In the year 2000, St. Francis Regis Clet was canonized in Rome. This was a great event for the whole Vincentian family. But, for four elderly Chinese Daughters of Charity, who had endured the disbanding of the community, the brainwashing, and the terrors of the Cultural Revolution during Mao Tse Dung’s reign, this was an intense spiritual experience.
St. Francis Regis Clet was a son of St. Vincent and an adopted son of China. For the sisters, this was their first trip out of China and their first visit with a Pope. These sisters had suffered so much at the hands of the Communists, because they would not deny the Pope. To be allowed to be in the line to receive Holy Communion from Pope John Paul II during the Canonization Mass was an exciting privilege for them. They were even invited for a private audience of about 60 persons to be with the Pope.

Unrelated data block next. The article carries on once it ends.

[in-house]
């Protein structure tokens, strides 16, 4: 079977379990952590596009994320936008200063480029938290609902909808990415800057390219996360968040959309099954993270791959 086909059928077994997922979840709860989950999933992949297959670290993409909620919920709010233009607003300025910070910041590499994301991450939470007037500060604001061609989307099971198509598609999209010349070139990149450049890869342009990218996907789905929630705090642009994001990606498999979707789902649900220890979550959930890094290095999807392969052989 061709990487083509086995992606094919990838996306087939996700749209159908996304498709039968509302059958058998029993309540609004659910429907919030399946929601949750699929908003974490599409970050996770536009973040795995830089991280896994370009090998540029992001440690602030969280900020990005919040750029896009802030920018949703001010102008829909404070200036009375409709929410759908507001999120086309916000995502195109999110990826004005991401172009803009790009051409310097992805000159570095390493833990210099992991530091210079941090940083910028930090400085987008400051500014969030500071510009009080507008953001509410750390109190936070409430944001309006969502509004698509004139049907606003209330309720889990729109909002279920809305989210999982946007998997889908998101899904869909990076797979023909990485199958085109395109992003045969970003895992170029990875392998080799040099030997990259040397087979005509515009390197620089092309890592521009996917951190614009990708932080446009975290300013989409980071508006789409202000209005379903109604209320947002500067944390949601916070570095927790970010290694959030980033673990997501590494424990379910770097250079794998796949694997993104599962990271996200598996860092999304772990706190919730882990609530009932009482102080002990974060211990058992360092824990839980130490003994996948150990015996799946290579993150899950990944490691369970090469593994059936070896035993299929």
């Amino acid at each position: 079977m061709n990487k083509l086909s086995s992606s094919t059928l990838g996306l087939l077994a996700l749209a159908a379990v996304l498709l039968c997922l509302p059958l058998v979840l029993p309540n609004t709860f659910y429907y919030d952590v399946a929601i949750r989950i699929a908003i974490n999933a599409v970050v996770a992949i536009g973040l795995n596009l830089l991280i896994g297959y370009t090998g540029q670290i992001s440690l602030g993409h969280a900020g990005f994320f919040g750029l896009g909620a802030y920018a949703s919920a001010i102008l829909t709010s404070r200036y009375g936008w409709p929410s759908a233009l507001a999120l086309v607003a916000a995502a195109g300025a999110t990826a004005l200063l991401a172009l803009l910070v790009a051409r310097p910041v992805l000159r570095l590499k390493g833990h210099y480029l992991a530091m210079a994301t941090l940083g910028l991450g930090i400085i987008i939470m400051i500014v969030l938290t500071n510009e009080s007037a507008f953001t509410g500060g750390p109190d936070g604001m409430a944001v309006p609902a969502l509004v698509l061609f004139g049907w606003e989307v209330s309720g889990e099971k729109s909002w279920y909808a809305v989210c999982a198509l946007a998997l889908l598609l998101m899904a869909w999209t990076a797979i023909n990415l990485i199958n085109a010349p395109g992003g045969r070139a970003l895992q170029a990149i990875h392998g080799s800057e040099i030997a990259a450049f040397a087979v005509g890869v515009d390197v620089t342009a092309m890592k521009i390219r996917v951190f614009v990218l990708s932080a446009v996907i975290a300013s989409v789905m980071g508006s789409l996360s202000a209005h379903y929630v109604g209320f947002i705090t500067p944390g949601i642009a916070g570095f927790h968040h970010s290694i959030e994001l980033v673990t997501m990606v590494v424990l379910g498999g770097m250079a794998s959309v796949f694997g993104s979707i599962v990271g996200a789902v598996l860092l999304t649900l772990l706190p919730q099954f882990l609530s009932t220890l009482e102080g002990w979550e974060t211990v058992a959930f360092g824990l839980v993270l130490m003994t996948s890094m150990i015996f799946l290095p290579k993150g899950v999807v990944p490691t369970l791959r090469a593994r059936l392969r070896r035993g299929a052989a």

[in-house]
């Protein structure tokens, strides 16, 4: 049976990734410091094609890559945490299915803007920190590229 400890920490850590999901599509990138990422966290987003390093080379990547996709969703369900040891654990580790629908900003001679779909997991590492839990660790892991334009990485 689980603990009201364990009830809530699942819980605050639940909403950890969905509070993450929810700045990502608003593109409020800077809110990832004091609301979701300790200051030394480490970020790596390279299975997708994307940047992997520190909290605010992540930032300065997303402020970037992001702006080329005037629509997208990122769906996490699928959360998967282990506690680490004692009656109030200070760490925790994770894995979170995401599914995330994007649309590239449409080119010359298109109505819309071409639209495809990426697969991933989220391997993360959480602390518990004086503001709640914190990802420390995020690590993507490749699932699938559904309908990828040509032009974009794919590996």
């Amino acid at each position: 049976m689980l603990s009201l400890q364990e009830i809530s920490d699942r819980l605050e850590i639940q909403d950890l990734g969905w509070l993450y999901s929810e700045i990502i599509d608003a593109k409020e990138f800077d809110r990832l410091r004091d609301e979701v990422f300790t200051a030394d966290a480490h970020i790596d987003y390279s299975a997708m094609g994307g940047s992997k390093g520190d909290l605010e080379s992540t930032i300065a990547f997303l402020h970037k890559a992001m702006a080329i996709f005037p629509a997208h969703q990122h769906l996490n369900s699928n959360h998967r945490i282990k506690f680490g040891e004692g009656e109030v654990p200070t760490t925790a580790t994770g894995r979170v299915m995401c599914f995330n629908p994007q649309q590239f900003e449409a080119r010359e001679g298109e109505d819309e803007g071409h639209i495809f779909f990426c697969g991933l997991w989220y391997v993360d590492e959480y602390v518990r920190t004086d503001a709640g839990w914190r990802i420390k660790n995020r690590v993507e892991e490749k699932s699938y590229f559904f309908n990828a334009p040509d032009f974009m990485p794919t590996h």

The canonization day culminated with a dinner in honor of St. Francis Regis Clet, with members of his own family present. These elderly sisters knew what his martyrdom meant because they too had shared sufferings of a similar martyrdom.
Written by Sister Martin Dehlinger, D.C.